Manchester United 6 Leeds United 2 - ‘Theatre of fever dreams’ for Marcelo Bielsa

Liam Cooper warned in the summer that Leeds United could find themselves on the wrong end of a few big scorelines, but for this game to be one of them was unthinkable.

Manchester United's Bruno Fernandes (centre) celebrates scoring his side's third goal of the game. Picture: PA
Manchester United's Bruno Fernandes (centre) celebrates scoring his side's third goal of the game. Picture: PA

To be beaten 6-2 by anyone is painful but for it to happen at the hands of Manchester United is unthinkable.

Unthinkable, but not inconceivable – Marcelo Bielsa admitted afterwards the chances that begot the goals scored by Manchester United were all things he had imagined possible.

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Getting done on the counter attack was well within the bounds of possibility, as it was against Leicester City and Crystal Palace.

Leeds United's Stuart Dallas scores his side's second goal. Picture: PA.

But for it not only to happen, but happen so often and with such devastating effects was about as 2020 a scenario as any Leeds fan could experience.

It was the theatre of fever dreams.

A nightmare, complete with all the monsters that lurk in the shadows for this Leeds team.

Pacey ball carriers, clinical finishers, a goal from a set-piece, sloppy passing and wastefulness at the other end – it was a full house in bingo from hell.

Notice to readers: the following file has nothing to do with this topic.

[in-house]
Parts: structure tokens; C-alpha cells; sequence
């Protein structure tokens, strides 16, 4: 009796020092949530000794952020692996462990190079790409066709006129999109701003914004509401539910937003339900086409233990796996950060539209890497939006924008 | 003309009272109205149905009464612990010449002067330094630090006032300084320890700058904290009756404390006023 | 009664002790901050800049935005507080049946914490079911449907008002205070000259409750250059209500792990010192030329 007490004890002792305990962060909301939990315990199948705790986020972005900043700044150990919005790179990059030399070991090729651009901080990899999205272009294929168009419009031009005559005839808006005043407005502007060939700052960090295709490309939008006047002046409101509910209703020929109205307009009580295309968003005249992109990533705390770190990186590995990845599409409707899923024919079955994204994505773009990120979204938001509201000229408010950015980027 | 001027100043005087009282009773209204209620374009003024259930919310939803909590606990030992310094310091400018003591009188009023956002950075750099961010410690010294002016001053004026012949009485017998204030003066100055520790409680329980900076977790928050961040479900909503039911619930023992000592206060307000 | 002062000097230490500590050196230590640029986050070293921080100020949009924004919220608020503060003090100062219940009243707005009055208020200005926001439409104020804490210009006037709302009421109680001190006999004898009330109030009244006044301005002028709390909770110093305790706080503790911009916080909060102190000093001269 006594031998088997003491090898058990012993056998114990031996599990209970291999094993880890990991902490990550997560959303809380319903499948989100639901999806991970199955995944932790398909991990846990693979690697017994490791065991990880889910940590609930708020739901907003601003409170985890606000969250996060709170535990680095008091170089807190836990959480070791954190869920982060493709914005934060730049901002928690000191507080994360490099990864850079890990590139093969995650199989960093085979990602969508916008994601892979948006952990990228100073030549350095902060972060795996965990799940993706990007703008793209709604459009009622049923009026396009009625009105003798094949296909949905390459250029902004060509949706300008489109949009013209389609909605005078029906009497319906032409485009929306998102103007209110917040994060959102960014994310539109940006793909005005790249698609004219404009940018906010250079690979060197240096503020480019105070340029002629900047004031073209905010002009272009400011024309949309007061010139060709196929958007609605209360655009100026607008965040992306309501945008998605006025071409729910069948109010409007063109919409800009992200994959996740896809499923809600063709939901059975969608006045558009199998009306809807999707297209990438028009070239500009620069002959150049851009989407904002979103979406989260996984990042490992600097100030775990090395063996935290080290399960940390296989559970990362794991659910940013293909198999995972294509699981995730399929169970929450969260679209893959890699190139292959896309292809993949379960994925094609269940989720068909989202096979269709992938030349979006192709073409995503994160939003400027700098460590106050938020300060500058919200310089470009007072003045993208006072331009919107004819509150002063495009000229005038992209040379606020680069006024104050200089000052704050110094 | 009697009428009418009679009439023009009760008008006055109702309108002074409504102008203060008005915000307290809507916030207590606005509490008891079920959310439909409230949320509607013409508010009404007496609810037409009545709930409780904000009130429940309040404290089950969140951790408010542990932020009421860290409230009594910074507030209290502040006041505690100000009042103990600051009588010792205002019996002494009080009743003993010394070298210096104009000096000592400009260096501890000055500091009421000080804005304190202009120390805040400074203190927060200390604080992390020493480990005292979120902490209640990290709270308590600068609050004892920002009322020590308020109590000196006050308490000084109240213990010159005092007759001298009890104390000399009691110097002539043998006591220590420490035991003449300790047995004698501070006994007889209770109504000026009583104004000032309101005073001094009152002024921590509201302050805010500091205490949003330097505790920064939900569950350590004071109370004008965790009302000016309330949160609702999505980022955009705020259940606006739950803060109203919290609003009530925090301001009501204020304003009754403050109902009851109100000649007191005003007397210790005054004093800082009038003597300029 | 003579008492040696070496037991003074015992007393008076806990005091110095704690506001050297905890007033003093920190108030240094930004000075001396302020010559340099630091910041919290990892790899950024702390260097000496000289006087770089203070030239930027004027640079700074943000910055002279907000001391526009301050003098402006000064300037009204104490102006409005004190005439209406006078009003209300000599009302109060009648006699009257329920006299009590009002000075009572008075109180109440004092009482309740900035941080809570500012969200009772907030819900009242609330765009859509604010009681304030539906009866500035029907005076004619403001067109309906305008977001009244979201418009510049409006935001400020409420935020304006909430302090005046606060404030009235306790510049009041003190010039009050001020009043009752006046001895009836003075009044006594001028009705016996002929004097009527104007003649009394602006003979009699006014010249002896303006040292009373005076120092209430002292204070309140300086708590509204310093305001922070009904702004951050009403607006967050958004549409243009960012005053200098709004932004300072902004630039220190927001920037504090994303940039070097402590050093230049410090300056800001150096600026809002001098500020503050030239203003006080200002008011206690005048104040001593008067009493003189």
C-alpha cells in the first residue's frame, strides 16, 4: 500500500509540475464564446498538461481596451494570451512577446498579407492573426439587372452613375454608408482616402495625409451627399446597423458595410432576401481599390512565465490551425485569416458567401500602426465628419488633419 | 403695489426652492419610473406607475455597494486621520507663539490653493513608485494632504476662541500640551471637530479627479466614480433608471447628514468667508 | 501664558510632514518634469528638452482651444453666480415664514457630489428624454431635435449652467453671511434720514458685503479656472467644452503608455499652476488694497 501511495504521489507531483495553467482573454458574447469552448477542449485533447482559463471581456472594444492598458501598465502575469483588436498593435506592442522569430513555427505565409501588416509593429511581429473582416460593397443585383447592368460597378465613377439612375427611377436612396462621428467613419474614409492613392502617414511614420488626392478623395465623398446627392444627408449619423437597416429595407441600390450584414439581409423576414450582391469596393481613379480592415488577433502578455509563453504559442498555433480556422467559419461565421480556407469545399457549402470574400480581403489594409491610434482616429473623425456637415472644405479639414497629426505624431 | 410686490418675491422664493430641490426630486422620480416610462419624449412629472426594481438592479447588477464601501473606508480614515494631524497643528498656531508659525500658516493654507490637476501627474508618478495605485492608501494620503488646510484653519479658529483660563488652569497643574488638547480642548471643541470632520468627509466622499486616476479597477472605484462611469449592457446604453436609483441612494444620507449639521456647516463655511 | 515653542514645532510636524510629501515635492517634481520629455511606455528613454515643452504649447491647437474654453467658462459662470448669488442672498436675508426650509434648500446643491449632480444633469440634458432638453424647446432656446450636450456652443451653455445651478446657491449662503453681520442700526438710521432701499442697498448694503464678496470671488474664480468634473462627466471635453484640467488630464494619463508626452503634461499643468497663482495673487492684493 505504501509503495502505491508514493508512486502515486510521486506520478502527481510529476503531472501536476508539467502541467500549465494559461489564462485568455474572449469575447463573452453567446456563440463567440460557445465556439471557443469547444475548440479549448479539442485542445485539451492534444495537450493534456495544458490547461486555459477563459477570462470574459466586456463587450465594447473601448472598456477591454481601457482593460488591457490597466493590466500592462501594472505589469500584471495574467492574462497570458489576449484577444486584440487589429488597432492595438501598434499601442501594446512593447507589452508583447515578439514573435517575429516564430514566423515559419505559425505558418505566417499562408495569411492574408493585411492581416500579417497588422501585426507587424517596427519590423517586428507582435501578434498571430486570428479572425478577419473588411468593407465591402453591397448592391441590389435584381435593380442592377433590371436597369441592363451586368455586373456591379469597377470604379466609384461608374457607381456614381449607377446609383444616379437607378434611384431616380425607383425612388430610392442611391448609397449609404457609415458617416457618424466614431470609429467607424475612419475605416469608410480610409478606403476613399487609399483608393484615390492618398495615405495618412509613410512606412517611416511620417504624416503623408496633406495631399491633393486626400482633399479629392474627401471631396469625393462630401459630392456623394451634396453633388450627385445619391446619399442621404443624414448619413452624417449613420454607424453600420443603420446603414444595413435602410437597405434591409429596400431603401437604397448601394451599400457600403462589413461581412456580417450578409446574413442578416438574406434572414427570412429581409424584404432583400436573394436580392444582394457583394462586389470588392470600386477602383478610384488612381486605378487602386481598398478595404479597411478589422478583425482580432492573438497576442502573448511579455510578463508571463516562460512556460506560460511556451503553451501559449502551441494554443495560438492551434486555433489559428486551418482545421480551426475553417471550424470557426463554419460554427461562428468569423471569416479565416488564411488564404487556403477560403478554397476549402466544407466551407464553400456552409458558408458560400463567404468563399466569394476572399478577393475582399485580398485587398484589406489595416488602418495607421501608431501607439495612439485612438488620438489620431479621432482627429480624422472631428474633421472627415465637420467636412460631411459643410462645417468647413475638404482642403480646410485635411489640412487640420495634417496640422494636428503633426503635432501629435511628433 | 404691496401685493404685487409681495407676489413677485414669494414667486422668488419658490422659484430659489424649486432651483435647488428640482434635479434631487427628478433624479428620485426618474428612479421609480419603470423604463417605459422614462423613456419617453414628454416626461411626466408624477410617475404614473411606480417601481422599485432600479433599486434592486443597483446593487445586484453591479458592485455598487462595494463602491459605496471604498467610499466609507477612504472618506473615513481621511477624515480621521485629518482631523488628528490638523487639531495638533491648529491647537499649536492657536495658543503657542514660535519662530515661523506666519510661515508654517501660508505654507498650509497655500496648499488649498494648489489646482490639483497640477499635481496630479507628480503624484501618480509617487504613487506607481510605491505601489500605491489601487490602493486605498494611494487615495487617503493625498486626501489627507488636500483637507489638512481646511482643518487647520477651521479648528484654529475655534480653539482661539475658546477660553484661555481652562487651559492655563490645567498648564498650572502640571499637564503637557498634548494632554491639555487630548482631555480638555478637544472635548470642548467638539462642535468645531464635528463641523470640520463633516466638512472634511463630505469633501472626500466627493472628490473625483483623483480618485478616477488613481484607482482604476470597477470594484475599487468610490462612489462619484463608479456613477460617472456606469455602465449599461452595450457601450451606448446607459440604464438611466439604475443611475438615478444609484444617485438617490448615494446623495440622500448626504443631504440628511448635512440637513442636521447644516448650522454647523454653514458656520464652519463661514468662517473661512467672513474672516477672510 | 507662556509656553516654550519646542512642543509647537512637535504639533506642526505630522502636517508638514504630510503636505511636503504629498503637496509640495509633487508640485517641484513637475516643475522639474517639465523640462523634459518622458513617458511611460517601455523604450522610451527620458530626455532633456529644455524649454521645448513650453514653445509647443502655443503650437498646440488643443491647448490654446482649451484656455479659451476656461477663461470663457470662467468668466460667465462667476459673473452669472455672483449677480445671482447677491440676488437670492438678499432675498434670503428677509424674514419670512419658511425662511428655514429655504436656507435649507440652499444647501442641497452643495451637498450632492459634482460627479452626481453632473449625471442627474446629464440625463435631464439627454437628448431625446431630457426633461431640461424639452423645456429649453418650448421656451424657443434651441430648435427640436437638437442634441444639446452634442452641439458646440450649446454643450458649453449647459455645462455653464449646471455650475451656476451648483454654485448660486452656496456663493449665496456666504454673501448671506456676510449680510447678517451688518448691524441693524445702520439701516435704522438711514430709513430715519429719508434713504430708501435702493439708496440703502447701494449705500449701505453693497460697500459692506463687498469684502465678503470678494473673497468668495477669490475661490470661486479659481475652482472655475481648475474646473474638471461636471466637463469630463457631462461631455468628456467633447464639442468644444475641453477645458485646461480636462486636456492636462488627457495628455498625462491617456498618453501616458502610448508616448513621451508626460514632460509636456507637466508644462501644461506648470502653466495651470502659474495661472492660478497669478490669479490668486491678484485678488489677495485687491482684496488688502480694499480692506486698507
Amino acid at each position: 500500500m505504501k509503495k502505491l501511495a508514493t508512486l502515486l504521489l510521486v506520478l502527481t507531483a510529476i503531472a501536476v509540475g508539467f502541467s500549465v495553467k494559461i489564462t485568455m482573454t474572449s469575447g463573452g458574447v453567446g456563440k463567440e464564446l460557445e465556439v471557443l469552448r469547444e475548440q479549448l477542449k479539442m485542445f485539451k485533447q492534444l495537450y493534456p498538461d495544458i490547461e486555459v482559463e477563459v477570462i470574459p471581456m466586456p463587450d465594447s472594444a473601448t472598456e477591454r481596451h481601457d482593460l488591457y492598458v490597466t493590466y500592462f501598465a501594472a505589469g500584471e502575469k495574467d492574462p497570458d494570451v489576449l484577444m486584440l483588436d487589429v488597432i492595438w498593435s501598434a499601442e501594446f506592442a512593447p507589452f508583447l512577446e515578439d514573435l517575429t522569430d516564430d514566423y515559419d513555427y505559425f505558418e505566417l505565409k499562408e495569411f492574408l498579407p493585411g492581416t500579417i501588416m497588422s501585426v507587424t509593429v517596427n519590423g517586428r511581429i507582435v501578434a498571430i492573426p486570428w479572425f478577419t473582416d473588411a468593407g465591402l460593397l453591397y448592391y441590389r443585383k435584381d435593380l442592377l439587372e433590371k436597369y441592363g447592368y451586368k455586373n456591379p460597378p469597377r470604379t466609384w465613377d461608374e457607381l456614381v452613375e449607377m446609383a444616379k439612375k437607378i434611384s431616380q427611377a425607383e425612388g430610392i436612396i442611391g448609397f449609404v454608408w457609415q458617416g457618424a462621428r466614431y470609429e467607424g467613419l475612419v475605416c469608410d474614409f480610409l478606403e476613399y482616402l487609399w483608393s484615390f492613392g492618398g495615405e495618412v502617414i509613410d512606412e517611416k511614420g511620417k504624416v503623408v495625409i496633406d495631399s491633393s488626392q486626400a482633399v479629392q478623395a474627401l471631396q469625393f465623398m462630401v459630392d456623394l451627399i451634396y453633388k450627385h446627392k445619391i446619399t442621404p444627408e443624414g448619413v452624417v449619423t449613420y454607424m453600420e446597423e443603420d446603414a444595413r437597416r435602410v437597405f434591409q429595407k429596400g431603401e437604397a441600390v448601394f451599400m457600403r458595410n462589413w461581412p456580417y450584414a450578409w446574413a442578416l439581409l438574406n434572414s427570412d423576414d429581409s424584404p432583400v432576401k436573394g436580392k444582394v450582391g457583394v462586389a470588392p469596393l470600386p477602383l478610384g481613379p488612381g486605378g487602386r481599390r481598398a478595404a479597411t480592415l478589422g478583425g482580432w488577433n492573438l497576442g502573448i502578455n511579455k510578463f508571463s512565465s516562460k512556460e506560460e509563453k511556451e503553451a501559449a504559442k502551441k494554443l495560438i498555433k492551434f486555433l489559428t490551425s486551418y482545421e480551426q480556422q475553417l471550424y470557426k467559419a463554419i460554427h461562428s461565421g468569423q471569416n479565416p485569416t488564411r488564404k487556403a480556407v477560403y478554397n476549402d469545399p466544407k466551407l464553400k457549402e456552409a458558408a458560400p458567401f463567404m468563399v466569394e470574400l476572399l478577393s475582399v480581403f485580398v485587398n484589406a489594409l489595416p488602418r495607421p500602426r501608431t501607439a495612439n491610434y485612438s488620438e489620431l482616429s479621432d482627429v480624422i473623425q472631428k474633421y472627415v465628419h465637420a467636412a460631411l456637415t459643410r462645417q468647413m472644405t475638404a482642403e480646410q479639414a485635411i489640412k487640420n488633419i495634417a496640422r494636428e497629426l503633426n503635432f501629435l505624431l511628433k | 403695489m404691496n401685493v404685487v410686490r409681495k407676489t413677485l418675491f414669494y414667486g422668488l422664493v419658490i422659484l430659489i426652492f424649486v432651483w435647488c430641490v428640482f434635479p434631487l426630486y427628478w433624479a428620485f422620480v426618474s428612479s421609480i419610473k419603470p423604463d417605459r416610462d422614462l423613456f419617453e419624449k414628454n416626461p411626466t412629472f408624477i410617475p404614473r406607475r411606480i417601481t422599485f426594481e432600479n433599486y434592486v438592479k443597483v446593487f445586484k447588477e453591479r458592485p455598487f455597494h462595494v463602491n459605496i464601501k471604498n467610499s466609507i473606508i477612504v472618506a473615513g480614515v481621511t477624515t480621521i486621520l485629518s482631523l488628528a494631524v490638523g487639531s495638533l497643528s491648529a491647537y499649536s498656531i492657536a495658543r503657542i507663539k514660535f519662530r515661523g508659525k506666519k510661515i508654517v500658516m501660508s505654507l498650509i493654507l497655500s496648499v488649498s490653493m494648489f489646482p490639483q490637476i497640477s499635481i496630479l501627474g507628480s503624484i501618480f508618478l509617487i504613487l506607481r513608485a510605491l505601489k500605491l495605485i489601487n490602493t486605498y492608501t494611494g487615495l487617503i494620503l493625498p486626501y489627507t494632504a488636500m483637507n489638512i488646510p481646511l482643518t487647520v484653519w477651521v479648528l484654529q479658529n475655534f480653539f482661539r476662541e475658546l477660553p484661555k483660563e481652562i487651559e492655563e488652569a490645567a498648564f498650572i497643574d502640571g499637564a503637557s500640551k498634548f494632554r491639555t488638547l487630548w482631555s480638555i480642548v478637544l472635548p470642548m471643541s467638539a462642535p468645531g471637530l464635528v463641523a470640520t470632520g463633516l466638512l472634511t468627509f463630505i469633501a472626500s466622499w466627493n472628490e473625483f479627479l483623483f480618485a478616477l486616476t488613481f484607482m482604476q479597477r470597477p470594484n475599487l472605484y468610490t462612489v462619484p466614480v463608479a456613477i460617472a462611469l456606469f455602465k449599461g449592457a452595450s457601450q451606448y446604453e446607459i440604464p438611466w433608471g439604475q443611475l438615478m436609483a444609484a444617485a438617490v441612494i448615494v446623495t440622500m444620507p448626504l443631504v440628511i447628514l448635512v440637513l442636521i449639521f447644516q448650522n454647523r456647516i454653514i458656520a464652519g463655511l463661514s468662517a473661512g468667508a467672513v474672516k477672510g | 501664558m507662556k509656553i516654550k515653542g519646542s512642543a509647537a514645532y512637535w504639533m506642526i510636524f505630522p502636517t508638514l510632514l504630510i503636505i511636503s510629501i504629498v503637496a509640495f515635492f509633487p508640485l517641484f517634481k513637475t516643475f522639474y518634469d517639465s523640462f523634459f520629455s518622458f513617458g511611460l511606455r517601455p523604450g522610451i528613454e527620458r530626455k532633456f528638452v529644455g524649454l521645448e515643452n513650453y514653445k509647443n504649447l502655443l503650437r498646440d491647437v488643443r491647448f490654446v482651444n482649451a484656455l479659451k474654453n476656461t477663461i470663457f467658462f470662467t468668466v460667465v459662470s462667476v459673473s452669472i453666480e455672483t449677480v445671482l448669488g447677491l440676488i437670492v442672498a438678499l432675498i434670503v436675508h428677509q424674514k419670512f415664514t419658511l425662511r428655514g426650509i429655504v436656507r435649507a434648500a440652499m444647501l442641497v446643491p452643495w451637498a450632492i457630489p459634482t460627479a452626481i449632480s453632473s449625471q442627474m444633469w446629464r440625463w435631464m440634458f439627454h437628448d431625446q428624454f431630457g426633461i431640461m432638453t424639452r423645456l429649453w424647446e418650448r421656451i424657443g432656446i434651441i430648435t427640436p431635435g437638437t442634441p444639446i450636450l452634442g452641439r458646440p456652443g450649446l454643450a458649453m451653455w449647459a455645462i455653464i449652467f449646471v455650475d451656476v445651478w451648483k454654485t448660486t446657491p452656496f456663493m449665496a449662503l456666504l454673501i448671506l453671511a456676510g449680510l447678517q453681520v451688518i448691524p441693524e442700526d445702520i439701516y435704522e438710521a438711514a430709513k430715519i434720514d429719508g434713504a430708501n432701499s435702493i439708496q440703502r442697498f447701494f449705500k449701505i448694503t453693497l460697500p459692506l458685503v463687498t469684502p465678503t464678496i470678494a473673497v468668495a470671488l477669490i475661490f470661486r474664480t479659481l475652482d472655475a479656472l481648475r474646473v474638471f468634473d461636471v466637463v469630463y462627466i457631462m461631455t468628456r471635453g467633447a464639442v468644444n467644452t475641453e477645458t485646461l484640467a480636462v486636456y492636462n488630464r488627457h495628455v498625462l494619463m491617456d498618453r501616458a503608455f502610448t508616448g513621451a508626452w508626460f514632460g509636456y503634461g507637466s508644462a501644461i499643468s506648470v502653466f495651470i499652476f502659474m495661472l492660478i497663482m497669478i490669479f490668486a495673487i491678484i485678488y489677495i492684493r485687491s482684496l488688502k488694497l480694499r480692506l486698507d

Ole Gunnar Solskjaer set up to counter attack and it worked a treat, Leeds giving up two chances inside three minutes to shoot themselves in both feet.

Two losses of the ball, two chances, 2-0 down. Scott McTominay, a player with six previous career goals, got both.

Had Leeds enjoyed such clinical finishing themselves, they would have hit back before the game was 10 minutes old, their pressing causing confusion in midfield, Rodrigo playing in Patrick Bamford who sidefooted wide. It was a day when chances just could not go begging and this one, a good one, did.

It might have been an encouraging sign, had too many Leeds players not set the tone for themselves with poor touches and passes. Even Rodrigo, one of Leeds’s most technically excellent players in possession, was guilty and when he failed to find Gjanni Alioski, Manchester United struck again, decisively and easily, Luke Ayling’s desperate block falling to Bruno Fernandes who drilled past Illan Meslier.

Leeds did have moments of promise, but knowing what would happen when they lost the ball made each attack a tightrope.

So they wobbled.

A sloppy touch from Bamford sent red shirts charging into wide-open spaces and from the corner they won, Victor Lindelof ghosted away from Kalvin Phillips to prod in number four.

The hosts weren’t so much a hot knife cutting through butter but a red hot poker, inflicting agony with each prod.

There was, at least, a swift response from Leeds to that goal, Cooper getting up to head Raphinha’s corner past David de Gea. Bielsa responded at the break, too, replacing the ineffective and overrun Phillips and Mateusz Klich with Pascal Struijk and Jamie Shackleton.